The Islamic Challenge: Politics and Religion in Western Europe

The Islamic Challenge: Politics and Religion in Western Europe

The Islamic Challenge: Politics and Religion in Western Europe

The Islamic Challenge: Politics and Religion in Western Europe

Synopsis

The voices in this book belong to legislators, local officials, doctors and engineers, educators and intellectuals, lawyers and social workers, owners of small businesses, translators, and community activists. They are also all Muslims, who have decided to become engaged in political and civicorganizations. And for that reason, they constantly have to explain themselves, mostly in order to say who they are not. They are not fundamentalists, not terrorists, and most do not support the introduction of Islamic religious law in Europe - especially not its application to Christians. This bookis about who these people are, and what they want. This book is based on three hundred interviews with European Muslim leaders from six European countries: Sweden, Denmark, the Netherlands, Great Britain, France, and Germany. The question of Islam in Europe is not a matter of global war and peace but raises difficult questions about the positions ofChristianity and Islam in public life, and about European identities. There is not one Muslim position on how Islam should develop in Europe but many views, and most Muslims are rather looking for ways to build institutions that will allow European Muslims to practice their religion in a way that iscompatible with social integration.

Excerpt

The voices in this book belong to parliamentarians, city councilors, doctors and engineers, a few professors, lawyers and social workers, owners of small businesses, translators, and community activists. They are also all Muslims who have decided to become engaged in political and civic organizations. They are Europe’s new Muslim political elite. And for that reason, they are in the special role of constantly having to explain themselves, mostly in order to say who they are not. They are not fundamentalists, not terrorists, and they mostly do not support the introduction of Islamic religious law in Europe, and they definitely do not support applying it to Christians. This book is about who these people are, and what they want.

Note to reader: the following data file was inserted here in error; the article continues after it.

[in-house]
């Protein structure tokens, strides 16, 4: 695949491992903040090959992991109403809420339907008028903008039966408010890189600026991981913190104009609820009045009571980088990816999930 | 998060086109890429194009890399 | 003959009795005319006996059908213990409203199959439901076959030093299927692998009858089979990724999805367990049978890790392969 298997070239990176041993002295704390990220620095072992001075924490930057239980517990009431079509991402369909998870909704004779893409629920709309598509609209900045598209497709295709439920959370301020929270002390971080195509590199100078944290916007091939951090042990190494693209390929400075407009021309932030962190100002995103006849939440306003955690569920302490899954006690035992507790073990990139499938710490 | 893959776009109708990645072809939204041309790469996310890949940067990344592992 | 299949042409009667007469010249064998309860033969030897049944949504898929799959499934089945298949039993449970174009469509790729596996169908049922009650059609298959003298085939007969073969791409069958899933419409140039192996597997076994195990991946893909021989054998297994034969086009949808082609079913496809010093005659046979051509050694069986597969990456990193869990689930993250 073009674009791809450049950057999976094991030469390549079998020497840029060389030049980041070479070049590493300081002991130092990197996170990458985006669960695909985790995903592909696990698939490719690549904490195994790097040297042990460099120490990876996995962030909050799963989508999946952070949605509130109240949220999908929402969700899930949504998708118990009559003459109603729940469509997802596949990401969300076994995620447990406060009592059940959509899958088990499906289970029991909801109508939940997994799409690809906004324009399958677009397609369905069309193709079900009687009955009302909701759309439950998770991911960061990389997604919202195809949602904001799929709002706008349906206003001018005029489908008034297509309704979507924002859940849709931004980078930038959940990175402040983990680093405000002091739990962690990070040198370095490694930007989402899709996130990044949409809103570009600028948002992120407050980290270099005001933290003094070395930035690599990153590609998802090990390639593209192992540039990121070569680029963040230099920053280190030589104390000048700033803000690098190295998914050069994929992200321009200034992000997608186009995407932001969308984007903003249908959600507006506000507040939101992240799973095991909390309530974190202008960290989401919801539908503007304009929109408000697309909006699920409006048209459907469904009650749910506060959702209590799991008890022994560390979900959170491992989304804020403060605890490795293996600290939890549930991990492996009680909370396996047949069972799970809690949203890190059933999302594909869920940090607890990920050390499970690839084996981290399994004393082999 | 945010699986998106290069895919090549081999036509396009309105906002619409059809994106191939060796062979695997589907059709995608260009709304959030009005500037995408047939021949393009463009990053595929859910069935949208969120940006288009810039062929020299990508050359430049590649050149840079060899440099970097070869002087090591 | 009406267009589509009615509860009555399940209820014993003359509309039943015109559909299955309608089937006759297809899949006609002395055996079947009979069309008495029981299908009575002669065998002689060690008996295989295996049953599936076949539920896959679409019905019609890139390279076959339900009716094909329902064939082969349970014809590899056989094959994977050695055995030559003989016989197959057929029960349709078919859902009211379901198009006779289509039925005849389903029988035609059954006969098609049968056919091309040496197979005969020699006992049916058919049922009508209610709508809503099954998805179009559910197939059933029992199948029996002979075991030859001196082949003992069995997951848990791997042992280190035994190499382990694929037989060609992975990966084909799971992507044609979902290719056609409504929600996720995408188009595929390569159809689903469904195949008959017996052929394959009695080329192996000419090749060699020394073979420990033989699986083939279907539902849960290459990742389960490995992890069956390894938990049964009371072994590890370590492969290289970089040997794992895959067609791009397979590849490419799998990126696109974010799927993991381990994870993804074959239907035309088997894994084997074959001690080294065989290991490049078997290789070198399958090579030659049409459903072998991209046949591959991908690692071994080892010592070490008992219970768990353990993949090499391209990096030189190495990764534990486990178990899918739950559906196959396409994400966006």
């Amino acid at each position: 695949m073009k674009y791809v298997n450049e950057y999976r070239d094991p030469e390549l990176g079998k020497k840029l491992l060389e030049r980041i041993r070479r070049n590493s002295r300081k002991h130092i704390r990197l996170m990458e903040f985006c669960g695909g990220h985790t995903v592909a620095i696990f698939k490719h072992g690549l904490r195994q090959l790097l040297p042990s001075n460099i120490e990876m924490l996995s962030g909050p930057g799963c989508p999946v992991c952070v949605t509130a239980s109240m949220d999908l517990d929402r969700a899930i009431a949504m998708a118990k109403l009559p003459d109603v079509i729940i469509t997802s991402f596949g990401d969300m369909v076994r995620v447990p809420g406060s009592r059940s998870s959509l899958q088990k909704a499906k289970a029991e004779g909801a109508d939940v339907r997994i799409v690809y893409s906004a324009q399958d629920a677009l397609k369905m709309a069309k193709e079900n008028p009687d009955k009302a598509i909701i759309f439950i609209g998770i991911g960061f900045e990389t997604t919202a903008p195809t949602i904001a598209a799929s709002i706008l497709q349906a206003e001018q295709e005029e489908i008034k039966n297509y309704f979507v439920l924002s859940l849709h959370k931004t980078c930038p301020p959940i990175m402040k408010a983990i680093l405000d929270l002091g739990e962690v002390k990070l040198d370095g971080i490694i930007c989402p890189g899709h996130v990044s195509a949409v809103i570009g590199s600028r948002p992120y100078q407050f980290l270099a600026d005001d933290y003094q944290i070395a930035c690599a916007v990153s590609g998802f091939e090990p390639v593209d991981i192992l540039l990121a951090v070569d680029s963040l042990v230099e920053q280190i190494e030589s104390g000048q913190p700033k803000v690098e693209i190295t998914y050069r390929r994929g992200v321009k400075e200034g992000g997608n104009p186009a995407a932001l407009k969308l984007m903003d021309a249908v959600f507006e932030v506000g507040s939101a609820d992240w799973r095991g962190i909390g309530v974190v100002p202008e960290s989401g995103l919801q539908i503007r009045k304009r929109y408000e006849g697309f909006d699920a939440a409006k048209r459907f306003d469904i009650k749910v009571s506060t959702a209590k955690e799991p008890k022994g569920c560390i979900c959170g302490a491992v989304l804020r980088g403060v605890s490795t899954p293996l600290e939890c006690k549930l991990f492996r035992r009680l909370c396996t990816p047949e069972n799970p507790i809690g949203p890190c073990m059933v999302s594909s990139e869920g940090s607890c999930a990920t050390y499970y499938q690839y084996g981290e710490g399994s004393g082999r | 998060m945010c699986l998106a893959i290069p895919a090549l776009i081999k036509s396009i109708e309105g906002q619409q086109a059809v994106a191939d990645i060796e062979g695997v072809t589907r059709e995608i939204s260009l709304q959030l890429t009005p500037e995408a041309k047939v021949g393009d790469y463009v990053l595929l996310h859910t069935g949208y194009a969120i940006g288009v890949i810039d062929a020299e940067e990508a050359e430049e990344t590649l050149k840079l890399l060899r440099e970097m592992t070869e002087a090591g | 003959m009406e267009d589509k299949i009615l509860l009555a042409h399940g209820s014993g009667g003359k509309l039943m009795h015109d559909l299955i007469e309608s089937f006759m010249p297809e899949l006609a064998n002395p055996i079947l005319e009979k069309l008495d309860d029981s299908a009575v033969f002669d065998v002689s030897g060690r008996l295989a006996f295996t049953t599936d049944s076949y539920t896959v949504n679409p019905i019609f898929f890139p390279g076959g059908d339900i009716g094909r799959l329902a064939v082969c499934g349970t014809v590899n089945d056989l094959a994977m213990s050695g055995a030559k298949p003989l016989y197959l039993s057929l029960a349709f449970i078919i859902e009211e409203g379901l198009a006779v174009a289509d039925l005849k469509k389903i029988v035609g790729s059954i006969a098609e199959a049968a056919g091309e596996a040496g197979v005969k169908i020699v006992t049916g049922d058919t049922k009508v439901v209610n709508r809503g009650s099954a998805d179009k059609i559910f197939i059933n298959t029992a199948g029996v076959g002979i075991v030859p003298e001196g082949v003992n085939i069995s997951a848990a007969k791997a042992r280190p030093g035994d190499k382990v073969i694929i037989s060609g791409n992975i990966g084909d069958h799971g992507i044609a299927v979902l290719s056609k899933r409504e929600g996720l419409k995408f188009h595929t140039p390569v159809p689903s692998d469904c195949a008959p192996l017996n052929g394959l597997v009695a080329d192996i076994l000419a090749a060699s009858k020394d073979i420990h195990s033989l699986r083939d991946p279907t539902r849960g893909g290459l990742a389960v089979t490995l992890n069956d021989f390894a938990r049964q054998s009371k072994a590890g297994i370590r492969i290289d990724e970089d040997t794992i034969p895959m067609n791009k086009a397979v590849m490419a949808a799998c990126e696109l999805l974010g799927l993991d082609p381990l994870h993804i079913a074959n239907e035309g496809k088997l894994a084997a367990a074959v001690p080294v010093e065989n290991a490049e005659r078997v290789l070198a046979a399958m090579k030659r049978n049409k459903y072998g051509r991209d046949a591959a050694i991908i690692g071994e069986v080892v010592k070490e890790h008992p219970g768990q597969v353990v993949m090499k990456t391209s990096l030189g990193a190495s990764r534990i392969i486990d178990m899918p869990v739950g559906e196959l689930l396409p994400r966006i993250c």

Without the willingness of these 300 people to explain themselves yet once more, for my benefit, and to do so at great length, and under the pressure of what may have seemed undiplomatic questioning, this book would not have been possible. Many people invited me to their offices or homes. Others I met with in mosques or coffee bars, or in the temporary offices I borrowed from academic friends across Western Europe. Often what was supposed to be a thirty-minute interview went on for much longer. The leaders chosen for interviews were from Sweden, Denmark, the Netherlands, Great Britain, France, and Germany.

I learned to find my way in every one of the legislatures in six countries. I had tea in the House of Lords and a beer in the Dutch Tweede Kamer. I saw the empty hall of the Swedish Riksdagen—‘the most boring place in Stockholm’, the young member told me, as she showed me around—and squeezed into an office the size of a large broom closet in the cramped French Sénat. The posh new offices of the German Bundestag seemed like the parliamentarian’s dream until I learned that you had to petition the architect for permission to change the trash can or bring in a new chair.

I was treated to coffee and cake, home-cooked dinners, and great hospitality. ‘You are the first one to come and talk to us,’ I was often told. ‘Thank you for coming.’ Once I was scolded, and another time I was asked to leave because my presence was considered offensive. That was it. Two incidents. Even when my presence was clearly unusual, I was treated graciously and made to feel welcome.

My respondents were very largely moderate Muslims, but I did also meet some radicals. An interview with someone who presented himself as a ‘moderate’, but who I later discovered to be a member of Hamas, triggered my . . .

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